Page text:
Give schools slack; don't derail formula
This was bound to happen.
Board of Education members took too much time to approve the long-awaited "weighted student formula," in which schools are funded based on the needs of their particular student population and not simply on overall enrollment. Schools had little time to revamp their budget process, deciding how best to spend the dollars allotted.
And now lawmakers' phones have been ringing off the hook with calls from smaller schools that will lose money under the new plan.
So they are cutting the schools some slack. Extra dollars are being doled out to compensate for the losses, giving school communities a chance to regroup.
That's fair enough. The plan in effect for the first year could be called Weighted Student Formula Lite, because any gains or losses will be limited to 10 percent of the school's budget. Even so, the schools should be given the time to adjust. And with the state surplus in hand, the Legislature is in a good position to lend a hand this year.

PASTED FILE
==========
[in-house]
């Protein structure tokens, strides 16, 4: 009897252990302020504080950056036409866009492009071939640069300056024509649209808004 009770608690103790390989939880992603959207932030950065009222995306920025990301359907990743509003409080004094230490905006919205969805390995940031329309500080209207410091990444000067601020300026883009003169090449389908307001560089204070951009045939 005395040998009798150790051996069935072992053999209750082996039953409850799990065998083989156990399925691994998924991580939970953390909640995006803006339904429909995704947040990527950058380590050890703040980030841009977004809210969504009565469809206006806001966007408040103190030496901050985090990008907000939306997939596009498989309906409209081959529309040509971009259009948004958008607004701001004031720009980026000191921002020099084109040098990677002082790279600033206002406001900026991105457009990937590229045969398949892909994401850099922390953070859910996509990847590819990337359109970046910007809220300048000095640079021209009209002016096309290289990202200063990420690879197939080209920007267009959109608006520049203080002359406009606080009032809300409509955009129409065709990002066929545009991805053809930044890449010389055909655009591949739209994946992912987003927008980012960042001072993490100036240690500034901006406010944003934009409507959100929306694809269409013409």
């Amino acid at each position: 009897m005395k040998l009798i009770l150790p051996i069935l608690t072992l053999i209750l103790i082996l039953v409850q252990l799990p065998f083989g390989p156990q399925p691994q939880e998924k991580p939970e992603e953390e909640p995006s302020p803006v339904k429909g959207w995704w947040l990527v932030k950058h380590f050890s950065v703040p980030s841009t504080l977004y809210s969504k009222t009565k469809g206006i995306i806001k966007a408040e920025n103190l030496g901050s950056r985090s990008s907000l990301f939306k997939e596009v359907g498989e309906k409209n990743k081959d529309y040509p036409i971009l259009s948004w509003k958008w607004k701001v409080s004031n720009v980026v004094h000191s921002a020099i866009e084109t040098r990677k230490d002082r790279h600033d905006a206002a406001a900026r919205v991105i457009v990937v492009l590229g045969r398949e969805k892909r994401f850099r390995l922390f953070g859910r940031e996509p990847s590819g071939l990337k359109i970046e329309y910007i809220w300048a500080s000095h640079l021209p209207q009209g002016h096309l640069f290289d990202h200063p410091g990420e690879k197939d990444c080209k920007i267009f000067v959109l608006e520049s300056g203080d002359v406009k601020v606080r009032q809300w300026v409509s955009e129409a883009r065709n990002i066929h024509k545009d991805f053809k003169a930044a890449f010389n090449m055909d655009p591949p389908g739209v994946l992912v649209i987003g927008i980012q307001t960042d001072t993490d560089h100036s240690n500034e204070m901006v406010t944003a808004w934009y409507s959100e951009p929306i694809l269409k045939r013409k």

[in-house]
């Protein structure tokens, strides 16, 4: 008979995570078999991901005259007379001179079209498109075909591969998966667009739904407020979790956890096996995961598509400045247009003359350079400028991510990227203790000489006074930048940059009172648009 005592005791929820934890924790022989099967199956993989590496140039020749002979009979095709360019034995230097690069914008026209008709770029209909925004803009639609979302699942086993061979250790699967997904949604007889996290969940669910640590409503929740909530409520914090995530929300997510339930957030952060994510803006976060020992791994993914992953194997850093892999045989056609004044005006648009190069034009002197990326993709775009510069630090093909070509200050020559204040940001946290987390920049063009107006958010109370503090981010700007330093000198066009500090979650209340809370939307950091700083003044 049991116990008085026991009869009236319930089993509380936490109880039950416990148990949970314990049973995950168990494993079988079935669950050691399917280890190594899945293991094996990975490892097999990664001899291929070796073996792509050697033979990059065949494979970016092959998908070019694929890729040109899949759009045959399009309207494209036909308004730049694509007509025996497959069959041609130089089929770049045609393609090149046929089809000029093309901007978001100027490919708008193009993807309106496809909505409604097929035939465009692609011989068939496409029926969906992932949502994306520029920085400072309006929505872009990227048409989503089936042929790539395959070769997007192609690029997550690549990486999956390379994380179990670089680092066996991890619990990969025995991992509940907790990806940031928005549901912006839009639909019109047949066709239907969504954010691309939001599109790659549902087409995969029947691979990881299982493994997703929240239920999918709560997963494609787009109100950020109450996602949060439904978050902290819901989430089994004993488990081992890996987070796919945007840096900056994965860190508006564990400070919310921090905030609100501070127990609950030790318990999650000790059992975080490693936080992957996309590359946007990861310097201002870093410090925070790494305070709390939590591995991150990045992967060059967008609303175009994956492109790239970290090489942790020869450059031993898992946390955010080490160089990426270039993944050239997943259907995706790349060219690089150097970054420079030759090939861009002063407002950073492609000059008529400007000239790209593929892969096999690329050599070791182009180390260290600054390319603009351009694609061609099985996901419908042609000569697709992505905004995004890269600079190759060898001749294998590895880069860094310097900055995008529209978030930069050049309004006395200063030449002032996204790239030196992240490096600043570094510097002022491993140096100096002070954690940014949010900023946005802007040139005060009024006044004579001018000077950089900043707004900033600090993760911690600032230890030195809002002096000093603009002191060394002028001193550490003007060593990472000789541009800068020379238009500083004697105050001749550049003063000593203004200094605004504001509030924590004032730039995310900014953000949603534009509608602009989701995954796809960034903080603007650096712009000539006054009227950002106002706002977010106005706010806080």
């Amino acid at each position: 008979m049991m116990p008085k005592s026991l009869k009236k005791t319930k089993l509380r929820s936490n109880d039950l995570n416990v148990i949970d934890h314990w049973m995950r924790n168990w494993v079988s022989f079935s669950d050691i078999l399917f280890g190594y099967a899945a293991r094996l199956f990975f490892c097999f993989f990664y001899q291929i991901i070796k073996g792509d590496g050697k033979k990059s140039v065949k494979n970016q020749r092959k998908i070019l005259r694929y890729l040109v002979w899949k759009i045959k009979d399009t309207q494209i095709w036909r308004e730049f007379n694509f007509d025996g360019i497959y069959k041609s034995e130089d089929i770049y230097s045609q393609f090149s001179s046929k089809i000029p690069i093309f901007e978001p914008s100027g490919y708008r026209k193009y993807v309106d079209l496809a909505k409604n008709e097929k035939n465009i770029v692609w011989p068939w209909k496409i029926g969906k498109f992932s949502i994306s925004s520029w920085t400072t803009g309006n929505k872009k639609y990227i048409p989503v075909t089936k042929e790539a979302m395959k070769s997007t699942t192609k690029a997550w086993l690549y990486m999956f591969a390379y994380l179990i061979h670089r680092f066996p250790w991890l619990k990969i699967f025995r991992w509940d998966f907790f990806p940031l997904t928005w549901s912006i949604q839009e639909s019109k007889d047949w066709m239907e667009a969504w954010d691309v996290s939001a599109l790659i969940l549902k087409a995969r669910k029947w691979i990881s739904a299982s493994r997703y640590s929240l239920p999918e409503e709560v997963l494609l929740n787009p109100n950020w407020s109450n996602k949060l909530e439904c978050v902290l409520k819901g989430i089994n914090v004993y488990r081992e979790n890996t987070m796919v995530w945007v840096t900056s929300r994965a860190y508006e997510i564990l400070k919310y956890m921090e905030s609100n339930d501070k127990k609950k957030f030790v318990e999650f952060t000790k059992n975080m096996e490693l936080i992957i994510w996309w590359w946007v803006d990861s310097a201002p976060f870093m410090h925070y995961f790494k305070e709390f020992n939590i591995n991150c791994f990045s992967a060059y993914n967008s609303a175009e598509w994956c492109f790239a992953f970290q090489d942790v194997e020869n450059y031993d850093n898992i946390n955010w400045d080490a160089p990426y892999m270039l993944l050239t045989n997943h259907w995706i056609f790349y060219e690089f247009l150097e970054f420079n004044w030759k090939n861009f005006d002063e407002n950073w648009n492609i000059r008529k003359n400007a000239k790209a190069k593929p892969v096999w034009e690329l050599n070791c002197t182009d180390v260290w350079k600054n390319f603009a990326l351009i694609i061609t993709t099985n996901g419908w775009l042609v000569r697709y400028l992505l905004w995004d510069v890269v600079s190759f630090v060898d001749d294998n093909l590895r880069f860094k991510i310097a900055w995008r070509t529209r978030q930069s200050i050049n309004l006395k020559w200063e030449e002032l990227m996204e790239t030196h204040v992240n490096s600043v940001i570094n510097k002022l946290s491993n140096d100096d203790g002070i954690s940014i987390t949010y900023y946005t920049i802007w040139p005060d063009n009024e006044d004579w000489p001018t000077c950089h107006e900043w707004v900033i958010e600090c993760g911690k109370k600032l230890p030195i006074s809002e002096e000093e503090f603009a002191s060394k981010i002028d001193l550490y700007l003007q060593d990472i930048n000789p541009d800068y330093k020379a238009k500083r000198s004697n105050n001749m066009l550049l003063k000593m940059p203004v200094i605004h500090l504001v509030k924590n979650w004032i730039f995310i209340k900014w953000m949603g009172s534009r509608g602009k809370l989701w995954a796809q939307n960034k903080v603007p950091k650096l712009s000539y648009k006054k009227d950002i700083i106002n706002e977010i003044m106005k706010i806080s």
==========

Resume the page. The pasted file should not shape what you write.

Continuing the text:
It also buys time for the school board to explore ways to adjust the formula, if possible, so that smaller schools won't be disproportionately affected. At the very least, rural communities then can have a chance to network so some operational costs can be shared and resources — salaries for certain teacher positions, for example — could be pooled.
But it's important that our leaders don't lose sight of the goal. Basing school spending on the critical needs on each campus, and not on a simple head count, makes sense. When it comes to school funding, the state's outdated one-size-fits-all budget calculations have not been an efficient way of handling taxpayer dollars. The new funding formula puts the focus where it should be, on students and individual campus needs.
These fat financial times won't last forever, and the state shouldn't count on a surplus for even one more year. The transition to full adoption of needs-based public school spending must be accelerated. Next year the percentage of gains or losses tolerated should be raised, or the commitment to work through the "growing pains" could end.
State House Education Committee Chairman Roy Takumi observed that "the comfort level is not there yet." Of course, change is uncomfortable. But the final result — a system that allows schools to tailor spending to their needs — is worth the effort.